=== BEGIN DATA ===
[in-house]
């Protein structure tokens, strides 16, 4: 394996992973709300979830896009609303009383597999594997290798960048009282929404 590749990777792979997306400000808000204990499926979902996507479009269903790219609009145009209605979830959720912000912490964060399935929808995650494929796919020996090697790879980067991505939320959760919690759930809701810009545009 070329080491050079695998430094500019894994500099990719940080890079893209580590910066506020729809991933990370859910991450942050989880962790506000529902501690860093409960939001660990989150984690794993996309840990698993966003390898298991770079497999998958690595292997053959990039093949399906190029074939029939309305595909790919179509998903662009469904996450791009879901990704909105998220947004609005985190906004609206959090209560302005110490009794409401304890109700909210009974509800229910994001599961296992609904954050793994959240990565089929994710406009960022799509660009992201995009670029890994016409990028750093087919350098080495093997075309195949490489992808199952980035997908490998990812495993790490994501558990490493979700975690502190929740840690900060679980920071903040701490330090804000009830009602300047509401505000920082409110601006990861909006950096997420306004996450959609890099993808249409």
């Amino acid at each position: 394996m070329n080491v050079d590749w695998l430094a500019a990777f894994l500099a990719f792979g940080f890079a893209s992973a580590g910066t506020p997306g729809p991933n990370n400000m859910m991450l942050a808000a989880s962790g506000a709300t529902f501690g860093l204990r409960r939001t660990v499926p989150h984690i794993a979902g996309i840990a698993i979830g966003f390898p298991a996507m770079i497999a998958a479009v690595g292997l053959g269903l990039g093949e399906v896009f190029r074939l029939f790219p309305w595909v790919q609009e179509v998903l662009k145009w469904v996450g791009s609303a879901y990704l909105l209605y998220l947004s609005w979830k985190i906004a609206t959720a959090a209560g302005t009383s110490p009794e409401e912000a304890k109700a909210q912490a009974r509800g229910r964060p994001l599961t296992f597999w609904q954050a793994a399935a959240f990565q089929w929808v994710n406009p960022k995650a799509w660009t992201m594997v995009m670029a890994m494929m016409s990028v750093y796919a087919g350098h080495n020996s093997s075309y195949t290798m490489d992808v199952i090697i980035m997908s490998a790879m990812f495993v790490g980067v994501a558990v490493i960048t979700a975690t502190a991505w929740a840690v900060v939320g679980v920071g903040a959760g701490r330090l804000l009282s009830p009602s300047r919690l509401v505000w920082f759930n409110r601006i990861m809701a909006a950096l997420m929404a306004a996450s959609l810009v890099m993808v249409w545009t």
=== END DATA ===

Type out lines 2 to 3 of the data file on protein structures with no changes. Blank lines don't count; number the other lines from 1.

């Protein structure tokens, strides 16, 4: 394996992973709300979830896009609303009383597999594997290798960048009282929404 590749990777792979997306400000808000204990499926979902996507479009269903790219609009145009209605979830959720912000912490964060399935929808995650494929796919020996090697790879980067991505939320959760919690759930809701810009545009 070329080491050079695998430094500019894994500099990719940080890079893209580590910066506020729809991933990370859910991450942050989880962790506000529902501690860093409960939001660990989150984690794993996309840990698993966003390898298991770079497999998958690595292997053959990039093949399906190029074939029939309305595909790919179509998903662009469904996450791009879901990704909105998220947004609005985190906004609206959090209560302005110490009794409401304890109700909210009974509800229910994001599961296992609904954050793994959240990565089929994710406009960022799509660009992201995009670029890994016409990028750093087919350098080495093997075309195949490489992808199952980035997908490998990812495993790490994501558990490493979700975690502190929740840690900060679980920071903040701490330090804000009830009602300047509401505000920082409110601006990861909006950096997420306004996450959609890099993808249409």
């Amino acid at each position: 394996m070329n080491v050079d590749w695998l430094a500019a990777f894994l500099a990719f792979g940080f890079a893209s992973a580590g910066t506020p997306g729809p991933n990370n400000m859910m991450l942050a808000a989880s962790g506000a709300t529902f501690g860093l204990r409960r939001t660990v499926p989150h984690i794993a979902g996309i840990a698993i979830g966003f390898p298991a996507m770079i497999a998958a479009v690595g292997l053959g269903l990039g093949e399906v896009f190029r074939l029939f790219p309305w595909v790919q609009e179509v998903l662009k145009w469904v996450g791009s609303a879901y990704l909105l209605y998220l947004s609005w979830k985190i906004a609206t959720a959090a209560g302005t009383s110490p009794e409401e912000a304890k109700a909210q912490a009974r509800g229910r964060p994001l599961t296992f597999w609904q954050a793994a399935a959240f990565q089929w929808v994710n406009p960022k995650a799509w660009t992201m594997v995009m670029a890994m494929m016409s990028v750093y796919a087919g350098h080495n020996s093997s075309y195949t290798m490489d992808v199952i090697i980035m997908s490998a790879m990812f495993v790490g980067v994501a558990v490493i960048t979700a975690t502190a991505w929740a840690v900060v939320g679980v920071g903040a959760g701490r330090l804000l009282s009830p009602s300047r919690l509401v505000w920082f759930n409110r601006i990861m809701a909006a950096l997420m929404a306004a996450s959609l810009v890099m993808v249409w545009t």